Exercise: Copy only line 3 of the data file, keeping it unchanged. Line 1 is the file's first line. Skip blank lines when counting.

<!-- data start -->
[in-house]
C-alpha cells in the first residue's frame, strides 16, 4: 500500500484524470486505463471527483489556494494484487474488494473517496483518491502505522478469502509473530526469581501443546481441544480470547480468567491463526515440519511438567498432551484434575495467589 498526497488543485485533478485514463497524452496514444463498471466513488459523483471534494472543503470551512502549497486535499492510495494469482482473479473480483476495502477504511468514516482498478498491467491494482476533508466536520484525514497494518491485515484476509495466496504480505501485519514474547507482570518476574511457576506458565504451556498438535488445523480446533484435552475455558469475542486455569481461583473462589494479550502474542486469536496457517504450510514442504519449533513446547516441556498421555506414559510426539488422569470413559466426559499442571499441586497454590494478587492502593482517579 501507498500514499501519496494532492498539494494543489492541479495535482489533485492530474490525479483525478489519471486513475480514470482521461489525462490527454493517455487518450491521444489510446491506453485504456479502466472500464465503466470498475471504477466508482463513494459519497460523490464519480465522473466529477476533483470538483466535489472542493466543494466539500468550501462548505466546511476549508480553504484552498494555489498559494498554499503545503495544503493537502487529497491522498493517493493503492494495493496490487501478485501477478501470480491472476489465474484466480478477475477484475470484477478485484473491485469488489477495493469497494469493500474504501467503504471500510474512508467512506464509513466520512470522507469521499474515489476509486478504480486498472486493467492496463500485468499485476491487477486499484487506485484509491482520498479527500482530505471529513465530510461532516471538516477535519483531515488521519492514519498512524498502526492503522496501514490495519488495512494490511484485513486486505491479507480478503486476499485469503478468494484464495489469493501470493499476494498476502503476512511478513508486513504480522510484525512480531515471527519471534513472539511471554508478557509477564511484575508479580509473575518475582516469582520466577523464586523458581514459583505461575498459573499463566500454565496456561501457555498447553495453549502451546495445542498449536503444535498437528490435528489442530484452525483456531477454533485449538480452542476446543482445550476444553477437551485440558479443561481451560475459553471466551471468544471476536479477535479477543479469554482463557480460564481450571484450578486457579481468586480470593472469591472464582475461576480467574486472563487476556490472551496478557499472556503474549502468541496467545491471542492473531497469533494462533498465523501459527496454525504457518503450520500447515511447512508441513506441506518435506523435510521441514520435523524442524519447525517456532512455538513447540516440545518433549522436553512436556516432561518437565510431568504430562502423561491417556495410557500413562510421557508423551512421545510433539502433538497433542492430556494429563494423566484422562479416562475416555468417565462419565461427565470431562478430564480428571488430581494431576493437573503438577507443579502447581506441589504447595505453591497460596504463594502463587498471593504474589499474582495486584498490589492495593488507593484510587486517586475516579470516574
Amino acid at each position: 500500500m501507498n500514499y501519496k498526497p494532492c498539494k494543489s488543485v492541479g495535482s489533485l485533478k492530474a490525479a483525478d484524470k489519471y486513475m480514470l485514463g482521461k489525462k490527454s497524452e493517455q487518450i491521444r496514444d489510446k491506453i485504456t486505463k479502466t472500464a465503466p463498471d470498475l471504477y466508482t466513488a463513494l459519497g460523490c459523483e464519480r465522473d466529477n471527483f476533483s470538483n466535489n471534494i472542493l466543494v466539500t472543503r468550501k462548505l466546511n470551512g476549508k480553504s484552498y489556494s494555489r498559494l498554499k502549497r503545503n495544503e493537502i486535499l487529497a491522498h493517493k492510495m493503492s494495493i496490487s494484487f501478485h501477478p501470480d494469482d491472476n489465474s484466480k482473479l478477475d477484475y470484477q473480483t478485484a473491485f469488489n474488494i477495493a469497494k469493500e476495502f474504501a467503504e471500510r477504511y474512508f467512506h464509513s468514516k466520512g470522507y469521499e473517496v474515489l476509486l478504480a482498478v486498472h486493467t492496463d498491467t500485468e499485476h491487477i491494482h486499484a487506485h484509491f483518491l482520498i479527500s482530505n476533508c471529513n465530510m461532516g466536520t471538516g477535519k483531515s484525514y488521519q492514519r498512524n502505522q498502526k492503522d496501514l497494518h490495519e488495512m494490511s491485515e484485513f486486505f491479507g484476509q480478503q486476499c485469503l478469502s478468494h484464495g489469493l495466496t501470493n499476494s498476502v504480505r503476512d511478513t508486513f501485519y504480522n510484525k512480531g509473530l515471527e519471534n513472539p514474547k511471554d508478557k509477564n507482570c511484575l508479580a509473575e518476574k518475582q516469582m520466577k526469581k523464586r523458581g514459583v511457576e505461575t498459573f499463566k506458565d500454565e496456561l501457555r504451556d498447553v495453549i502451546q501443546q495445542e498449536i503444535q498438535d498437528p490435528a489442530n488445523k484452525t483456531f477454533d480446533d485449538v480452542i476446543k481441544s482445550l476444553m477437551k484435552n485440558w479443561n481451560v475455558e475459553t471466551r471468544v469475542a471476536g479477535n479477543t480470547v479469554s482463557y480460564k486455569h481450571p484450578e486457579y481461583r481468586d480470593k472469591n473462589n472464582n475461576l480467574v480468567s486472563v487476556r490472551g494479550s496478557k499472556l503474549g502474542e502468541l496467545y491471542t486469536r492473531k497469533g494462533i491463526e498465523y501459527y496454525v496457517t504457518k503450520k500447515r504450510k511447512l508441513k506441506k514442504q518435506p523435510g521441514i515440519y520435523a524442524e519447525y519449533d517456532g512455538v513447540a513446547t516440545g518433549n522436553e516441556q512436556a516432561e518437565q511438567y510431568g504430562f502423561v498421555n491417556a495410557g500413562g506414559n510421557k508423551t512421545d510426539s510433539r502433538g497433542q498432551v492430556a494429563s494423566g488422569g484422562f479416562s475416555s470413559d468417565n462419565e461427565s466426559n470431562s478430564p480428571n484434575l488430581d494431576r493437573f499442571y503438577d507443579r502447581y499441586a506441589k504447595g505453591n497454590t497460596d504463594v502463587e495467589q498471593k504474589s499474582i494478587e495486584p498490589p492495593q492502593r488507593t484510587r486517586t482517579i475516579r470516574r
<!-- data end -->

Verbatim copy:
Amino acid at each position: 500500500m501507498n500514499y501519496k498526497p494532492c498539494k494543489s488543485v492541479g495535482s489533485l485533478k492530474a490525479a483525478d484524470k489519471y486513475m480514470l485514463g482521461k489525462k490527454s497524452e493517455q487518450i491521444r496514444d489510446k491506453i485504456t486505463k479502466t472500464a465503466p463498471d470498475l471504477y466508482t466513488a463513494l459519497g460523490c459523483e464519480r465522473d466529477n471527483f476533483s470538483n466535489n471534494i472542493l466543494v466539500t472543503r468550501k462548505l466546511n470551512g476549508k480553504s484552498y489556494s494555489r498559494l498554499k502549497r503545503n495544503e493537502i486535499l487529497a491522498h493517493k492510495m493503492s494495493i496490487s494484487f501478485h501477478p501470480d494469482d491472476n489465474s484466480k482473479l478477475d477484475y470484477q473480483t478485484a473491485f469488489n474488494i477495493a469497494k469493500e476495502f474504501a467503504e471500510r477504511y474512508f467512506h464509513s468514516k466520512g470522507y469521499e473517496v474515489l476509486l478504480a482498478v486498472h486493467t492496463d498491467t500485468e499485476h491487477i491494482h486499484a487506485h484509491f483518491l482520498i479527500s482530505n476533508c471529513n465530510m461532516g466536520t471538516g477535519k483531515s484525514y488521519q492514519r498512524n502505522q498502526k492503522d496501514l497494518h490495519e488495512m494490511s491485515e484485513f486486505f491479507g484476509q480478503q486476499c485469503l478469502s478468494h484464495g489469493l495466496t501470493n499476494s498476502v504480505r503476512d511478513t508486513f501485519y504480522n510484525k512480531g509473530l515471527e519471534n513472539p514474547k511471554d508478557k509477564n507482570c511484575l508479580a509473575e518476574k518475582q516469582m520466577k526469581k523464586r523458581g514459583v511457576e505461575t498459573f499463566k506458565d500454565e496456561l501457555r504451556d498447553v495453549i502451546q501443546q495445542e498449536i503444535q498438535d498437528p490435528a489442530n488445523k484452525t483456531f477454533d480446533d485449538v480452542i476446543k481441544s482445550l476444553m477437551k484435552n485440558w479443561n481451560v475455558e475459553t471466551r471468544v469475542a471476536g479477535n479477543t480470547v479469554s482463557y480460564k486455569h481450571p484450578e486457579y481461583r481468586d480470593k472469591n473462589n472464582n475461576l480467574v480468567s486472563v487476556r490472551g494479550s496478557k499472556l503474549g502474542e502468541l496467545y491471542t486469536r492473531k497469533g494462533i491463526e498465523y501459527y496454525v496457517t504457518k503450520k500447515r504450510k511447512l508441513k506441506k514442504q518435506p523435510g521441514i515440519y520435523a524442524e519447525y519449533d517456532g512455538v513447540a513446547t516440545g518433549n522436553e516441556q512436556a516432561e518437565q511438567y510431568g504430562f502423561v498421555n491417556a495410557g500413562g506414559n510421557k508423551t512421545d510426539s510433539r502433538g497433542q498432551v492430556a494429563s494423566g488422569g484422562f479416562s475416555s470413559d468417565n462419565e461427565s466426559n470431562s478430564p480428571n484434575l488430581d494431576r493437573f499442571y503438577d507443579r502447581y499441586a506441589k504447595g505453591n497454590t497460596d504463594v502463587e495467589q498471593k504474589s499474582i494478587e495486584p498490589p492495593q492502593r488507593t484510587r486517586t482517579i475516579r470516574r